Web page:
(Editor’s note: Information for this article was taken from a press release sent by Allison Barker of Kentucky Power.)
Multiple bands of strong thunderstorms with flooding rains moved through Kentucky Power’s service territory on Thursday, leaving nearly 19,000 without service. Although some progress was made in restoration efforts, each new band created additional outages. Continuous heavy rains also led to flooding, which prevented restoration crews from accessing some locations. The storms have damaged and knocked down multiple poles and spans of wire.
Nearly 170 contractors are aiding about 160 Kentucky Power employees as they respond to hazards, outages and other emergencies. Crews from less affected Kentucky Power areas will be moved to harder hit areas as service is restored.
As of 11:15 a.m., power had been restored to nearly 10,500 of Kentucky Power’s customers. About 8,500 customers remain without service, mainly in Breathitt, Floyd, Knott, Lawrence, Leslie, Martin, Perry and Pike counties. Whitesburg area customers should see service restored by 4:00 p.m. Friday. Paintsville area customers and Ashland District customers, including those in Lawrence County, should see power restored by midnight Friday. South Williamson area customers should have service by 4:00 p.m. Saturday. Power to customers served by the Pikeville District, including those in Floyd, Martin and Pike counties, as well as the Hazard District, including Breathitt, Knott, Leslie and Perry counties, could take until midnight Saturday to restore.
A snapshot view of current outages affecting 100 customers or more is available anytime at www.kentuckypower.com. Outages affecting fewer than 100 customers do not appear on the map but will be addressed as soon as possible. Go to the Outages and Problems section of the site and click “View Outage Map.” Customers can report outages online or to the Kentucky Power Customer Solutions Center at 1-800-572-1113.
This update provides a broad overview of Kentucky Power’s restoration efforts. Customers can get specific information about the outages affecting their accounts via text message and/or email by subscribing to Kentucky Power outage alerts. To sign up, visit www.kentuckypower.com/alerts. Information also is posted on Facebook at facebook.com/KentuckyPower.
Wind storms and flooding rains can cause many downed power lines.Never touch downed power lines or sparking equipment. Keep children and pets away from fallen lines and anything the lines may touch. Also, never remove debris within 10 feet of a power line. Customers can report hazards and outages to the Customer Solutions Center at 1-800-572-1113. Additional safety tips are posted at kentuckypower.com/outages/faq/OutageSafetyTips.aspx.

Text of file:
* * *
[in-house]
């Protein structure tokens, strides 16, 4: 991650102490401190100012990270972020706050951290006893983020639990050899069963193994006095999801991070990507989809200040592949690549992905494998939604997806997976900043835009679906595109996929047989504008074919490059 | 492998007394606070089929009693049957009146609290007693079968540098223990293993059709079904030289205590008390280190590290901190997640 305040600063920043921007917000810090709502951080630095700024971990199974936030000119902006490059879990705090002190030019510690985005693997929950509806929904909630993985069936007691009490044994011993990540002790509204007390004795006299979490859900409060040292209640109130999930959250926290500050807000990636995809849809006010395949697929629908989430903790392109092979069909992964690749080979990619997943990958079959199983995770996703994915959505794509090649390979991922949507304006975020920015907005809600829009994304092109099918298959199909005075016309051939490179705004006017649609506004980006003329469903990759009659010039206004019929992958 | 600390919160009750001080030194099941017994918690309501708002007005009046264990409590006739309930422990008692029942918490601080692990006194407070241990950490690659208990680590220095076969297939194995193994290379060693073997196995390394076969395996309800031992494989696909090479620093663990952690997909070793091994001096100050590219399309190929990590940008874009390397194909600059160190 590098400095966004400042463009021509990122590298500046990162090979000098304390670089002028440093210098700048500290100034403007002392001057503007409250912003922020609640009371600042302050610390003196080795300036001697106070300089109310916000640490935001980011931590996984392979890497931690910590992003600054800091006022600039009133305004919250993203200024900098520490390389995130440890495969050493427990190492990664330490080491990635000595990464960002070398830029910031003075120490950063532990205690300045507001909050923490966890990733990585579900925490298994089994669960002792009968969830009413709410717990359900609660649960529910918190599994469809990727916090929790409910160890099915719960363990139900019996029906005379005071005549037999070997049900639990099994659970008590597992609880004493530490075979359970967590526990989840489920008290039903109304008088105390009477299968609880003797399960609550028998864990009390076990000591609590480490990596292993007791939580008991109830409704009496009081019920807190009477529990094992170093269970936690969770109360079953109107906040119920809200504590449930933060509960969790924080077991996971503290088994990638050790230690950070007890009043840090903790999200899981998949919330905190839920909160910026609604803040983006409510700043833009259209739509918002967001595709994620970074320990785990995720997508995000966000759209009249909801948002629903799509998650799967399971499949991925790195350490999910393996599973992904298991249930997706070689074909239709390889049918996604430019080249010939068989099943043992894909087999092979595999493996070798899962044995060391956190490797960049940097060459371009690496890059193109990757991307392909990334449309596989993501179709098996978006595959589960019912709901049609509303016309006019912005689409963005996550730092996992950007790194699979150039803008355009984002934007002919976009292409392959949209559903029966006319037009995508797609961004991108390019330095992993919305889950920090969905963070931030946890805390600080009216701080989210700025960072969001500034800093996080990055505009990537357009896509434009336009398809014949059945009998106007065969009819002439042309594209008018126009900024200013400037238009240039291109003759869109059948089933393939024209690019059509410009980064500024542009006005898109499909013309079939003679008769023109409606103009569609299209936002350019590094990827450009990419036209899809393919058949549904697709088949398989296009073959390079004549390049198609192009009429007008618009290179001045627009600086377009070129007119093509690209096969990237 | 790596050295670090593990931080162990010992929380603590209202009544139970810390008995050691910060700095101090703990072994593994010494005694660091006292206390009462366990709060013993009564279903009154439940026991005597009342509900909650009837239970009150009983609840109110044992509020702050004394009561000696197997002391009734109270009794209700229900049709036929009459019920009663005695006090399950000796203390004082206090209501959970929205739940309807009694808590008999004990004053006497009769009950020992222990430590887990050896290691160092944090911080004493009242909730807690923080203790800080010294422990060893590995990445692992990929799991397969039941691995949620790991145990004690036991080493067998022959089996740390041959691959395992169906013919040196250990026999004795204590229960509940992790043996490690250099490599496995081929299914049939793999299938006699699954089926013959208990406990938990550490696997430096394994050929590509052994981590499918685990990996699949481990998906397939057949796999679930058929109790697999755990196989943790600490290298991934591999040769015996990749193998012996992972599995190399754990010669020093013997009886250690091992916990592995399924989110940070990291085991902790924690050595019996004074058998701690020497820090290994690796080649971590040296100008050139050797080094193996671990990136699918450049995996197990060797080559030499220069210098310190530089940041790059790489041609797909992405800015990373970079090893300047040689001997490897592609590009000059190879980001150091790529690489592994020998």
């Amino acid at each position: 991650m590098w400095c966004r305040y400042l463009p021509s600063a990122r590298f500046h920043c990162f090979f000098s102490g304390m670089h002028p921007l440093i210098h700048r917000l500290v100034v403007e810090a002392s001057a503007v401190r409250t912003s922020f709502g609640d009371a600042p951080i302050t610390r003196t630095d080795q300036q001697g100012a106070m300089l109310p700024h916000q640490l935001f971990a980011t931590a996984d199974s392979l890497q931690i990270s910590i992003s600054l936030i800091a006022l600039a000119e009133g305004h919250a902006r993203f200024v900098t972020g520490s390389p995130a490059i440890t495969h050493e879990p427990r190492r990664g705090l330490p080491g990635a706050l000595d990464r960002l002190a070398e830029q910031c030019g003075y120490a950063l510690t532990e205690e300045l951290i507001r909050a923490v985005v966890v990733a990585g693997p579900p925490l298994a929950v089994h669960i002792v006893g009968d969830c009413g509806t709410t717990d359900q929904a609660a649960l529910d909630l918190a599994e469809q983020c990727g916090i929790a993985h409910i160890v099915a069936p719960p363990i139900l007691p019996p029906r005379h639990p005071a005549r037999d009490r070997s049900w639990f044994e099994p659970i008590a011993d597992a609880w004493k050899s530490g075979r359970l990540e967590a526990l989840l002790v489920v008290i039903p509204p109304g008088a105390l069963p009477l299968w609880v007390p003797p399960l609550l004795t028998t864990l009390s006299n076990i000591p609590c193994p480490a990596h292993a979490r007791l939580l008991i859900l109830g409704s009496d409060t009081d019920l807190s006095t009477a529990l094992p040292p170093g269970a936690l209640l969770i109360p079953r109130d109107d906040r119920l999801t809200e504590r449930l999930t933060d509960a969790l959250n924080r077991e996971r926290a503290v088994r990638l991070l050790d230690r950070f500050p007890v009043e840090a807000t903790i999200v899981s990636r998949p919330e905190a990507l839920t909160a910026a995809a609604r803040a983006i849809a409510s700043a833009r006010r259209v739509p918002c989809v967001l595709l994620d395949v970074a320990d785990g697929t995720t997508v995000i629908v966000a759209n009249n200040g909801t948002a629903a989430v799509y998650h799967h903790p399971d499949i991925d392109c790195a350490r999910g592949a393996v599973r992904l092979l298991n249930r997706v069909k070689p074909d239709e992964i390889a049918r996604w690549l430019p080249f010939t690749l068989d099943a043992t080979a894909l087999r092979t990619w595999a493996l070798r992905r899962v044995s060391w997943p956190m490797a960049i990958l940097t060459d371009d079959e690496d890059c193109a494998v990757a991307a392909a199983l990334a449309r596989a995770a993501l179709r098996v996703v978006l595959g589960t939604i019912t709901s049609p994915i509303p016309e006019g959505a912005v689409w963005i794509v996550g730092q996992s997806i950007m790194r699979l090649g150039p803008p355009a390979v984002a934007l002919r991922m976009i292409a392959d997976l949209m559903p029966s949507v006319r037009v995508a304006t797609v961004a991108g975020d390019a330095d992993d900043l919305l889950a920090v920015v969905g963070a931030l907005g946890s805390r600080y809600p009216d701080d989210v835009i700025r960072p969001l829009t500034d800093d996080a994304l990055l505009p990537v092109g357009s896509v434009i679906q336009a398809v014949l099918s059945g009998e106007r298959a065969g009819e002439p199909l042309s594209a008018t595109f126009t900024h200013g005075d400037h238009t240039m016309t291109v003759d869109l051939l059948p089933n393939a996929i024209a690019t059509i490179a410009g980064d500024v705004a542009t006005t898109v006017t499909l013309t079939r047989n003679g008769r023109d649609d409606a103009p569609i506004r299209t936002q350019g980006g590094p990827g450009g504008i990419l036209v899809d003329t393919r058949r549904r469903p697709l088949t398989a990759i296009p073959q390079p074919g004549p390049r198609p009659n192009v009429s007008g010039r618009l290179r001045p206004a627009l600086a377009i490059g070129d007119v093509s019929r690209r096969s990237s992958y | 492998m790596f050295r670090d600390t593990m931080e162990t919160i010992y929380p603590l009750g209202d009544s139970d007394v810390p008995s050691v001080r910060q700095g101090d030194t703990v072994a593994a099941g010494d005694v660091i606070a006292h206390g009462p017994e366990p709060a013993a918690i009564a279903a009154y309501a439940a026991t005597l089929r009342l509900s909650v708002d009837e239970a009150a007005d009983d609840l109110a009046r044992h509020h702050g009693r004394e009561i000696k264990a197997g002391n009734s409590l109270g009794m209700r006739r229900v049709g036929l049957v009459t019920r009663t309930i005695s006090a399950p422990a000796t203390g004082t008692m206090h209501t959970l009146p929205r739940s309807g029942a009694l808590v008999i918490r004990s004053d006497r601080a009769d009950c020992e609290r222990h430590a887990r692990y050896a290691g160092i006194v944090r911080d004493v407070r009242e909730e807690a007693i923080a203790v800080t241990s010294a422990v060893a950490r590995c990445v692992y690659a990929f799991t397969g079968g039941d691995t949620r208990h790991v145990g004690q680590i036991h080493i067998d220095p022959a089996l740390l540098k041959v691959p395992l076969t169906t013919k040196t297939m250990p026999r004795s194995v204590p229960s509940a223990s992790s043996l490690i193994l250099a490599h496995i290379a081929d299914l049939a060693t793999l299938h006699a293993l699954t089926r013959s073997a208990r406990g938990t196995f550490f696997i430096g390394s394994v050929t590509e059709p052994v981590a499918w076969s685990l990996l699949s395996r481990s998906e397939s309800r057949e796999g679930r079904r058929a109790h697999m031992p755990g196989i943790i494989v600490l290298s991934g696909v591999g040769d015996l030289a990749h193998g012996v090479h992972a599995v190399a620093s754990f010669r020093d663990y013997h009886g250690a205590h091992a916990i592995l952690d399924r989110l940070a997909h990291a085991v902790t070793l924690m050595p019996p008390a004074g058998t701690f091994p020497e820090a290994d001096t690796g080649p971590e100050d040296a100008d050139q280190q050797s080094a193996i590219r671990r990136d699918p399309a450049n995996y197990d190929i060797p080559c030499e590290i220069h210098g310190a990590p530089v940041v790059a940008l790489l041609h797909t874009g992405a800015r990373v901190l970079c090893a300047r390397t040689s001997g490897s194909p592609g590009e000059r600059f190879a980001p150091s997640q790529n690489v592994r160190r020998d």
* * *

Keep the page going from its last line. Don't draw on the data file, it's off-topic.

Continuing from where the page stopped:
When welcoming the group of nearly 80 gathered Tuesday in Hazard, Ron Daley and Paul Green, both with the Kentucky Valley Educational Cooperative (KVEC), shared the important role K-12 education is already playing to impact economic development in east Kentucky.
“While we make great progress in many areas, we haven’t moved forward like many of other regions” Ron shared, referencing the evolving Appalachian Regional Commission (ARC) map of economic designations of counties. Eastern Kentucky continues to house the largest block of economically distressed “red” counties, as bordering states have seen greater shifts.
The common regional issues of counties and sectors working in silos, as well as the lack of sustainable development supported by coal severance funds, were all sited as challenges to overcome through collaboration in seeking federal funding and targeted regionalism.
Hazard Community & Technical College’s new President Jennifer Lindon shared how proud she was to host this convening at HCTC. “I’m really happy to see people coming together regionally to talk about how we compete globally.” She also gave special thanks to the elected leaders in attendance. State Representatives John Short and Cluster Howard, Mayors, Judge-Executives, and U.S. Representative Hal Roger’s local Field Representative Nick Camick all participated in the event.
Current work, federal funding, and regional collaboration opportunities are featured in the video below, presented by Bob Scott of the Ky Abandoned Mine Lands (AML) program, Commissioner of Department of Local Governments Sandra Dunahoo, Barry Turner of the U.S. Department of Agriculture (USDA), and Promise Zone Director Sandi Curd. Quotes from their presentations and more can be found on KVEC’s twitter.
Everyone shared their name, communities, and projects or interests during a working lunch and spent the last hour networking among each other. In closing, Paul Green reminded of KVEC’s national recognition as an Educational Innovation Custer for bridging the historical educational silos, like those throughout our communities, limiting districts from collaboration and sharing successes. He expanded that K-12 is the only entity in our communities who interact with every child and are already training the upcoming workforce.
Allison Barker is the Corporate Communications Manager for Kentucky Power.